<p>WRT noodles’ post #8, above, MidwestMom is right: those things matter next most after the transcript<a href=“at%20least%20at%20Yale”>/U</a>:

</p>

<p>WRT overcoming a “weak” transcript,relative to the rest of the applicant pool (once again, at least at Yale, but I don’t expect this to be much different at other highly selective colleges):</p>

<p>

</p>

<p>[Q</a>. and A.: College Admissions - NYTimes.com](<a href=“http://questions.blogs.nytimes.com/2008/12/17/qa-college-admissions/#h]Q”>http://questions.blogs.nytimes.com/2008/12/17/qa-college-admissions/#h)[SfpEai,4]</p>

<p>The above Yale article, paragraph 1 sentence 2 reads:</p>

<p>

</p>

<p>How can that be interpreted as “upbeat” for a less than great GPA?</p>

<p>Mostly "B"s and a sprinkling of "A"s probably equates to something like a 3.3-3.5 UW GPA, am I right? That GPA is in the lowest quartile for probably every school on your list. Realistically you’re going to need a 2100 SAT minimum to get college admissions committees at those schools to start to feel good about your chances. Though Michigan, UCLA and Berkeley might consider you if only for the out-of-state full price tuition check you represent.</p>

<p>Do students get into these schools with less than stellar profiles? Of course, but it’s foolhardy to act as though you’re going to be that person.</p>

<p>I always struggle with posters who want to talk about their “amazing” ECs. The obvious question becomes did participation in all these ‘amazing’ ECs come at the price of a lower GPA? Unless you’ve garnered regional or national recognition for your participation it’s unlikely that they’ll make up for a low GPA.</p>

<p>Come back when you have your SATs. But right now, based on what you’ve told us, I’d pick three from Michigan, UCLA, Berkeley and BC, but realize that these are reach schools. Make sure and have some match and safeties.</p>

<p>I remember you now, midwestlaxer! You asked basically the same questions three months ago, and I even made my same “dunk a basketball with two hands” comment then. Over and over, you got the same frank answer that your grades wouldn’t qualify you for admission to highly selective colleges.</p>

<p>Now you’re back in April, and the only thing that’s changed is that you’ve got two years of basically all B’s (10th and 11th grades), instead of just one. And you still think you should be a candidate for elite colleges and universities.</p>

<p>Since there’s apparently only one answer you want to hear, let me give it to you: Yes! Colleges and universities of this caliber routinely fall all over each other competing to enroll students who can’t seem to get A’s in school, but have “amazing” (yet unspecified) extracurricular activities! Because, after all, that’s what these elite academic institutions are all about: extracurricular activities. Scholarship and academic success are just kind of a sideline for places like Penn and Chicago and BC and Berkeley.</p>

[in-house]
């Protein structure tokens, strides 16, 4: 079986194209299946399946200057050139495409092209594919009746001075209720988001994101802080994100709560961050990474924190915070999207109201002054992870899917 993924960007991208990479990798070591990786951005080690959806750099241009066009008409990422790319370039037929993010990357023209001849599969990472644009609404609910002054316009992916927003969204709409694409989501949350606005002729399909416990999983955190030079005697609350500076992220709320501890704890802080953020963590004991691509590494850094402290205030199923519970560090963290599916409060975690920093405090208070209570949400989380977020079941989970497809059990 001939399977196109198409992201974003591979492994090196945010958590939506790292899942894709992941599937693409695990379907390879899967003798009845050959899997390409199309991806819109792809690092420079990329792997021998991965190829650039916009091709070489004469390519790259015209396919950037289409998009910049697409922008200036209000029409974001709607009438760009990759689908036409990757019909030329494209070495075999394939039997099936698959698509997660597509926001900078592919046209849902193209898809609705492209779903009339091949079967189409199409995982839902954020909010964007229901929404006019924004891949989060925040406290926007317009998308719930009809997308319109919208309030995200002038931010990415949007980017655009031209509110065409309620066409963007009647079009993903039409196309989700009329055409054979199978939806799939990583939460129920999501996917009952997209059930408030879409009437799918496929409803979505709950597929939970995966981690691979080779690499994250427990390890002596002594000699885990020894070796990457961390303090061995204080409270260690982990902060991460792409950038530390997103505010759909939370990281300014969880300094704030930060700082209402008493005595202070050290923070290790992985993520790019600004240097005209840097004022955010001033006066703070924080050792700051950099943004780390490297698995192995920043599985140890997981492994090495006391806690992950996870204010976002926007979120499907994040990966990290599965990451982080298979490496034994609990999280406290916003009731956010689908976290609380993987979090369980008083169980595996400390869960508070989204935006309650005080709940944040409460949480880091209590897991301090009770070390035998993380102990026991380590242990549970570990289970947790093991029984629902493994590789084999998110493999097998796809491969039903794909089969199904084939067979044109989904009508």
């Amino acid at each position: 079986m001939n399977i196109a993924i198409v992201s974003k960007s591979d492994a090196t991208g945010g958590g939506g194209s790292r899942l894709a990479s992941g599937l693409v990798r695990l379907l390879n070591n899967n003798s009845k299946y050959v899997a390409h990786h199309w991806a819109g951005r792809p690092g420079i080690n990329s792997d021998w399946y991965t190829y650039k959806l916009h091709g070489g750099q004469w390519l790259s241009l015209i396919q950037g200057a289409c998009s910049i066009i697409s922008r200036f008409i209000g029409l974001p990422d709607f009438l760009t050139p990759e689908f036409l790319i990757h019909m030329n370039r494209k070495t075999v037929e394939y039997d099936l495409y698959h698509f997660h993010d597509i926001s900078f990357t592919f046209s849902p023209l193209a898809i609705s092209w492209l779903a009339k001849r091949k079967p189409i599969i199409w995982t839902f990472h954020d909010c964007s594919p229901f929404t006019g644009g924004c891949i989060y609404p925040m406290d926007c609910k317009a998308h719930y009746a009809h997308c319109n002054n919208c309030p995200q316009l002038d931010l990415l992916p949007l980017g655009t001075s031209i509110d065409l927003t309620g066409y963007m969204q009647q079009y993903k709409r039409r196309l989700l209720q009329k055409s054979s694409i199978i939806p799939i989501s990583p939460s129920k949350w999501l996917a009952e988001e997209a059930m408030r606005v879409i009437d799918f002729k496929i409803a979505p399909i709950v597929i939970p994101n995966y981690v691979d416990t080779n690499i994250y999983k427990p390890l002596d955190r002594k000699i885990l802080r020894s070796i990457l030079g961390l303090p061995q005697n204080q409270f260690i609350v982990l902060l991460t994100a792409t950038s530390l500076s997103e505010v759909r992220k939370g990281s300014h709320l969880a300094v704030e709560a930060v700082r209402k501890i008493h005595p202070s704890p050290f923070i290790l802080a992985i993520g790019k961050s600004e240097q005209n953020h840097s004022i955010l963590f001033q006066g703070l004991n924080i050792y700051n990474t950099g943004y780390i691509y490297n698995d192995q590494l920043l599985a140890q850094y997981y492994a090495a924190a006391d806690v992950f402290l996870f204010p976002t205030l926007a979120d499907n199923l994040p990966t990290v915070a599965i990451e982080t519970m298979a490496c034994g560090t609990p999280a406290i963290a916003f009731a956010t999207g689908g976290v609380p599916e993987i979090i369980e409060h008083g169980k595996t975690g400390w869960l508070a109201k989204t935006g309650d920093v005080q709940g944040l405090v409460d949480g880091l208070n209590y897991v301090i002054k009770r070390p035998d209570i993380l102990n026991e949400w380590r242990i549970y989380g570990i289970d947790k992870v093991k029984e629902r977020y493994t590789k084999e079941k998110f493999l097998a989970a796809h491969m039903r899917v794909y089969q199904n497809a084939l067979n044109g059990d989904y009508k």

<p>I implore you: if you have a shed of wisdom in your being, don’t take that advice. Instead, take these two threads as the dope slap into reality that knowledgeable posters intend them to be.</p>

<p>In a thread back in January you said you had a 2350 SAT - was that true, or is that what you’re hoping for? You also posted a list of several ECs, and boasted that they are better than most IVY applicants - but I doubt they are. ECs will only boost you so much, and that only happens when they are quality over quantity. They don’t care that you served on several boards - they care what you DID as a board member.They care what you have done with the resources you have been given. They want to know what your priorities are - and how they fit in with their own institutional goals.</p>

<p>You had a goal after Sophomore year to improve your grades, and you fell short. What does that say about any promises you make on your college applications? Your expectations for college applications seem to be like your expectations for your grades this year - either you don’t have what it takes, or you’re not truly focused on the goal. Either way, I doubt you will get into any of your top choices. Those that do get in with your grades do so because they managed those grades while overcoming seemingly insurmountable obstacles: they had to work 20 hours a week to help support the family, they had a parent with a terminal illness, or their own serious illness, they had an abusing drug addicted parent… they had no control over those obstacles. If you argue that you were involved in all of these outside activities, remember you had a choice. You chose the wrong priorities, if you wanted to get into a top school.</p>